|Photo of Rose Cemetery|
|Rose Hill Cemetery can be found in Tarpon Springs, Florida.|
The coordinates are 28.14835, -82.73399.
Rose Cemetery is considered to be Pinellas county's oldest African-American graveyard and is the final resting place for many of Florida's unsung African-American historical figures such as: Confederate Soldier Richard Quarls aka Christopher Columbus and civil rights activist and community leader Edward Dorsett just to name a few.
Rose is rich with the culture and traditions handed down throughout the years by family members. This can be seen as you walk through the cemetery in the older section. Some of the inhabitants are of Bahamian descent, their graves have been marked with conch shells to signify who they were..
The cemetery began sometime before the earliest marked grave of 1904 on a small plot of land known as Rose Hill. At that time the land was owned by the Lake Butler Villa Company. The piece of property had been used by people in the black community to bury their loved ones since the settlers first came to the area during the 1870's. It was the only place they had even though not even a hundred yards away lay Cycadia, the city's cemetery. During that time it was social policy to segregate black burials from white burials.
On November 22, 1916 Rose Hill became an incorporated cemetery. The community citizens board was granted a ninety-nine years lease on the piece of property becoming the Rose Hill Cemetery Association. One year later the association was deeded the land. The original board members consisted of five women Florence White, who is buried at the cemetery, Mahala B. Jones, Susie Holman, Matilda D. Castro and Mahala Perry.
Throughout the years the cemeteries population had grown. In the late 1940's the Rose Hill Association petitioned the State of Florida and the City of Tarpon Springs for the land surrounding the graveyard. On January 18, 1949 the trustees of the Internal Improvement Fund of the State of Florida Grantor, deeded to Rose Hill Cemetery sections of the surrounding property owned by the state. The deed was signed and dated March 2, 1949, by Governor, Fuller Warren. Then, on February 12, 1953 the city of Tarpon Springs deeded to the Rose Hill Cemetery Association the rest of the surrounding land which completed the five acres that the cemetery rests on today. The deed was signed by then mayor, Fred Howard.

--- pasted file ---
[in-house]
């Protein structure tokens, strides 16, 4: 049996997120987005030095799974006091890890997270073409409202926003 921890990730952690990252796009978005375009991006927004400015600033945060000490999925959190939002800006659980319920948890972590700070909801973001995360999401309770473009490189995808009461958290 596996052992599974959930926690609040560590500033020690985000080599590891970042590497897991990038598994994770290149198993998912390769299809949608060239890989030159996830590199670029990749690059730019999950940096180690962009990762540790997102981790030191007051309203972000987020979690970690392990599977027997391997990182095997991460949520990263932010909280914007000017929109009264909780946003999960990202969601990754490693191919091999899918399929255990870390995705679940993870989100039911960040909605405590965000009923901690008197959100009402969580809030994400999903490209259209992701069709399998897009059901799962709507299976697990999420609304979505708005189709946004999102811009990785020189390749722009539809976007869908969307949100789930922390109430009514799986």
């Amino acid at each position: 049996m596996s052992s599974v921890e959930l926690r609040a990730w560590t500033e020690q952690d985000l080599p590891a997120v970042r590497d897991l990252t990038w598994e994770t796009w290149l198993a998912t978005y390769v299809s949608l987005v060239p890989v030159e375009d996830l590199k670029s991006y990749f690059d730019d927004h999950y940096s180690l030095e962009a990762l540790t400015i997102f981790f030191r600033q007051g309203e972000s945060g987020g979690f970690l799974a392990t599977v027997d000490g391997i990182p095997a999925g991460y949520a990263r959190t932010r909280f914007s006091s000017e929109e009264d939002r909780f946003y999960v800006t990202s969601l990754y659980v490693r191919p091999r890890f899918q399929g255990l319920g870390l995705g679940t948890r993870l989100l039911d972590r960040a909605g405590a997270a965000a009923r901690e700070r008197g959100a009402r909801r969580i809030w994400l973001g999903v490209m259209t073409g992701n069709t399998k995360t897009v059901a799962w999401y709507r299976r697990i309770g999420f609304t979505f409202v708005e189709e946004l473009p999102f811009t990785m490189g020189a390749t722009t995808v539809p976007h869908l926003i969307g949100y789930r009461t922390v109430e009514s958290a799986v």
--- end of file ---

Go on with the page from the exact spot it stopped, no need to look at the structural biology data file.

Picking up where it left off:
In 1978 a young attorney by the name of Hilbert Elliot, offered his assistance in setting up Rose Hill Cemetery as a non profit organization. On September 5, 1979 at Mount Moriah church the second board of directors was formed. The members were Edward Dorsett, Samuel Davis, Iola Brown, Joesph Copeland, Malachi Fields, Essie Mae Williams, Mamie Singleton, Kate Tallie and Doris Dabbs.
On September 11, 1979 Rose Hill Cemetery became the Rose Cemetery Association Inc., and Articles of Incorporation were filed with the state. Soon after bi-laws were formed and a trustees deed was filed in 1982.
In 2003 Rose Cemetery became a state recognized Historical Heritage Landmark and a Florida historical marker was placed on-site.
Under the guidance of the current board led by president, Alfred Quarterman, with the assistance of city correctional personnel, and local/private organizations such as Channel 10 news, the Tampa Bay Times, PBS, the Suncoast News, the Tarpon Springs Historical Society, and the Tarpon Paranormal Research Society some restoration has taken place and is continuing.
Just in the past year the cemetery association has filed with the state and the U.S. Government to recognize the historical content and contribution of the cemetery. The association's ultimate goal is to be placed onto the National Historic Register in order to preserve and protect a vital part of Tarpon Springs history. ---Denise Roane
Added by: SixDogTeam
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